Wednesday, August 17, 2022

All Eyes on Ireland

By Tom Mulligan

Dr. Edel O’Connor discusses Ireland’s rapidly expanding subsea industry.

Ireland’s ocean economy is a growing and vibrant part of the overall Irish economy, with up to 9 percent blue growth reported over recent years. The vision set out in the Irish Government’s ‘Our Ocean Wealth’ strategy has ambitious targets to increase the turnover from the country’s ocean economy to exceed €6.4 billion by 2020 and to double the value of its ocean wealth to 2.4 percent of GDP by 2030.
Ireland’s GDP from the marine sector at 0.8 percent represents significant opportunities for growth given that the international average is about 2 percent and Ireland is a maritime nation with significant marine resources. The Our Ocean Wealth strategy has a target to grow this to 2.4 percent of GDP by 2030 based on economic analysis and identified opportunities for growth across a broad range of industrial and related sectors.
Key economic trends identified by the Socio-Economic Marine Research Unit at one of the country’s leading universities, NUI Galway, are that the ocean economy is performing better on average than the general economy. Growth in GDP was up to 5 percent between 2010 and 2014, while growth in the ocean economy was up to 9 percent in the same period. Over the period 2010-2012, the sector experienced an increase of 33 percent in turnover and a 5 percent increase in employment. The indirect effects of growth in the ocean economy on the growth of other sectors are also significant: for every €100 turnover from Ireland’s ocean economy, a further €78 is created in other sectors as a knock-on effect, and for every 100 marine jobs, a further 75 jobs are created indirectly in other parts of the economy.
From tourism, to bioresources, to transportation
The top three marine sectors in terms of employment and turnover are marine tourism and leisure; seafood and bioresources (fisheries, aquaculture, seafood processing, biotech/seaweed); and shipping and maritime transportation (including international shipping services). However, R&D-intensive industries such as high-tech marine products and services and ocean energy saw substantial increases over the period 2010-2012. In addition to the people directly employed in marine industries, a further 13,000 are employed indirectly across the wider economy, providing an additional €3.3 billion in turnover to the economy in the established industries alone. Hence the direct and indirect value of Ireland’s ocean economy is a turnover of €7.4 billion with employment of more than 30,000 and GDP of 1.3 percent.
Taking its seabed area into account, Ireland is one of the largest EU states, with sovereign or exclusive rights over a 220-million-acre marine resource and a coastline of 4,650 miles. However, the country has always seen the land as the primary provider of food and fuel and has often overlooked its ocean wealth. In 2010, following a period of severe national and global economic downturn, the Irish Government reviewed Ireland’s existing assets and explored sectors that represented significant opportunities for growth. During this period there was a realization of the significant national asset that existed off the coast with the potential to be harnessed sustainably in new ways to tap into a trillion euro global market for marine products and services, including seafood, tourism, shipping, oil and gas, renewable ocean energy and new applications for health, medicine and technology.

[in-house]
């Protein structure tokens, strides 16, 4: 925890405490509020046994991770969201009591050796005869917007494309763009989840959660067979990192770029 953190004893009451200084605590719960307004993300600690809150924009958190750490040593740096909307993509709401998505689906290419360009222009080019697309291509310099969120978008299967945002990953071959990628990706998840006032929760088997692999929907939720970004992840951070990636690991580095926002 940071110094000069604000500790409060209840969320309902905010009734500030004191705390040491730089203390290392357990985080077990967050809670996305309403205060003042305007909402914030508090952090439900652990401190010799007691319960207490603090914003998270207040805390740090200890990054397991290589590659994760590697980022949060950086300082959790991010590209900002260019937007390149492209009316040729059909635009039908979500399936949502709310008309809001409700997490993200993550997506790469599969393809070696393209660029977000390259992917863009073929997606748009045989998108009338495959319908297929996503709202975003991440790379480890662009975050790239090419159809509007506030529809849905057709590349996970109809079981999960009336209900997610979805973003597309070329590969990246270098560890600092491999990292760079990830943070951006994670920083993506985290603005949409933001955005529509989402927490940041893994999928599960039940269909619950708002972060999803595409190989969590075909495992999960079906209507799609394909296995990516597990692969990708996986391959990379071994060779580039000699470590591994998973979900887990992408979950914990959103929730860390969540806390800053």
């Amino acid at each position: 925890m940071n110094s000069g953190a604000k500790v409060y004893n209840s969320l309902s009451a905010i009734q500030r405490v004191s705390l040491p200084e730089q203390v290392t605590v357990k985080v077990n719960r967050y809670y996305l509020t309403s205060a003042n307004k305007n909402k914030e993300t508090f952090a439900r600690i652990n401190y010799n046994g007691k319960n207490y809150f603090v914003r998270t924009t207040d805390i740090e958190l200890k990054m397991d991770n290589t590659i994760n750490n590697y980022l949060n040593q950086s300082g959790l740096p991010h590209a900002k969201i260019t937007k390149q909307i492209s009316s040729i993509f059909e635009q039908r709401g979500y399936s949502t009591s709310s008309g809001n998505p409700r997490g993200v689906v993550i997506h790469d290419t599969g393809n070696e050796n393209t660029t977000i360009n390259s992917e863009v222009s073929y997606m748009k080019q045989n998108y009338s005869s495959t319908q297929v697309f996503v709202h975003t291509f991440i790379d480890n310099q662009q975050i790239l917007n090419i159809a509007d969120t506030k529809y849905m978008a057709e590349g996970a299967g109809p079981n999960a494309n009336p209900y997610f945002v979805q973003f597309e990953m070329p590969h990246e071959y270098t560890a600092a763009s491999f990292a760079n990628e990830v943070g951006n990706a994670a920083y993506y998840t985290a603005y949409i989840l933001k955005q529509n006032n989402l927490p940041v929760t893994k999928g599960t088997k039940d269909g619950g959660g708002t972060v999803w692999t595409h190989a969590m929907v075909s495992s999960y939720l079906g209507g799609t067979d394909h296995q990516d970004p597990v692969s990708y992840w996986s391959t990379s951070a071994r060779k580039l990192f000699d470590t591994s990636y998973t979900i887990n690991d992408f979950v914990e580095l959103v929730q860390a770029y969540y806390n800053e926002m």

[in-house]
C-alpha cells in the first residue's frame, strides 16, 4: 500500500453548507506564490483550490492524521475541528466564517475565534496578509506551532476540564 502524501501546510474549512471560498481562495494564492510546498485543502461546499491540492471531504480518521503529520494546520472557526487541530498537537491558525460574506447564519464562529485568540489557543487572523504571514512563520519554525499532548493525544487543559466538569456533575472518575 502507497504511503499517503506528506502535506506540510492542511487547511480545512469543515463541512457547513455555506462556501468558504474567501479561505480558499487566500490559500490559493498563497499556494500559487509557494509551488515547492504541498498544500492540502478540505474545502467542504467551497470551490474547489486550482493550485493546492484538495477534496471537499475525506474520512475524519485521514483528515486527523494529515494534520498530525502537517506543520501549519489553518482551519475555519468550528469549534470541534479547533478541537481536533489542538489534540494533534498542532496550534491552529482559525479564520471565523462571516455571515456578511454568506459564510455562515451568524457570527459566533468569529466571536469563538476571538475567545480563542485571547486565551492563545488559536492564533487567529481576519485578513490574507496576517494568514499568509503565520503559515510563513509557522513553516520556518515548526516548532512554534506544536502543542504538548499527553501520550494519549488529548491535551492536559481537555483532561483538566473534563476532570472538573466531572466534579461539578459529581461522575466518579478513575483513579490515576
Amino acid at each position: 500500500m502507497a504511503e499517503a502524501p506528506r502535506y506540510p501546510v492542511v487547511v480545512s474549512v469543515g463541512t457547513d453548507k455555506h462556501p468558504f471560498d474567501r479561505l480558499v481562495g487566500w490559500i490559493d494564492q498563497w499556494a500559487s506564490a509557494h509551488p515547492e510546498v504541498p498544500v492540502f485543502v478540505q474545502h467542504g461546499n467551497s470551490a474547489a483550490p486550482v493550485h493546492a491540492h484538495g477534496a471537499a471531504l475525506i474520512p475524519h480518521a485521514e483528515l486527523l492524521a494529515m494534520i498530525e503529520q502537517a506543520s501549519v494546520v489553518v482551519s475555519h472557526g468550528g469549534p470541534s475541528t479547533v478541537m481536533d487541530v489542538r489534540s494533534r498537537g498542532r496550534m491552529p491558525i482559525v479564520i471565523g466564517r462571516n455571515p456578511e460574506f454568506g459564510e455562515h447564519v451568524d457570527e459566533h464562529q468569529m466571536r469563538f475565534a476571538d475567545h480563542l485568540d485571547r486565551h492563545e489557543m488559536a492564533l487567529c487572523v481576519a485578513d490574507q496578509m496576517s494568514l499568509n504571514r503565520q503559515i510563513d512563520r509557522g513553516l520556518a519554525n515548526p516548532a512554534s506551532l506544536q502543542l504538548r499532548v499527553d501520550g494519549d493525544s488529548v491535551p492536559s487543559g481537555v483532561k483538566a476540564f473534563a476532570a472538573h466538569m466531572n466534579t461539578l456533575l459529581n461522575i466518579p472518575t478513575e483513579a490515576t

Determined to demonstrate Ireland’s real ambitions and intent and recognizing significant opportunities for growth, an interdepartmental Marine Coordination Group set up by the Irish Government launched an integrated marine plan called ‘Harnessing Our Ocean Wealth’. The Group consists of senior representatives across a number of Government Departments and is chaired by the Minister for Agriculture, Food and the Marine, is convened by the Department of the Taoiseach (Ireland’s Prime Minister), and now oversees the implementation of the strategy. Hence the strategy is being driven from the highest levels of Government and represents a unique and joined-up approach for growing the country’s blue economy. It is a coordinated approach with specific actions outlined for growing more established sectors of the marine economy such as aquaculture, fisheries and tourism, while also recognizing Ireland’s unique value proposition across a number of emerging marine sectors such as marine renewable energy, marine biotechnology, marine ICT and maritime commerce.
“Our most recent move has been the launch of a Marine Development Team to put into effect measures to realize the business development and enterprise ambitions of the strategy,” stated Dr. Edel O’Connor, Business Development Manager at the Irish Maritime Development Office. “This team will have dedicated resources to work with all the relevant government agencies and organizations to support the implementation of a strategic framework for delivery that will strengthen established marine sectors and also ‘marinize’ sectors outside the marine area where Ireland has existing strengths, including ICT, life sciences and financial services.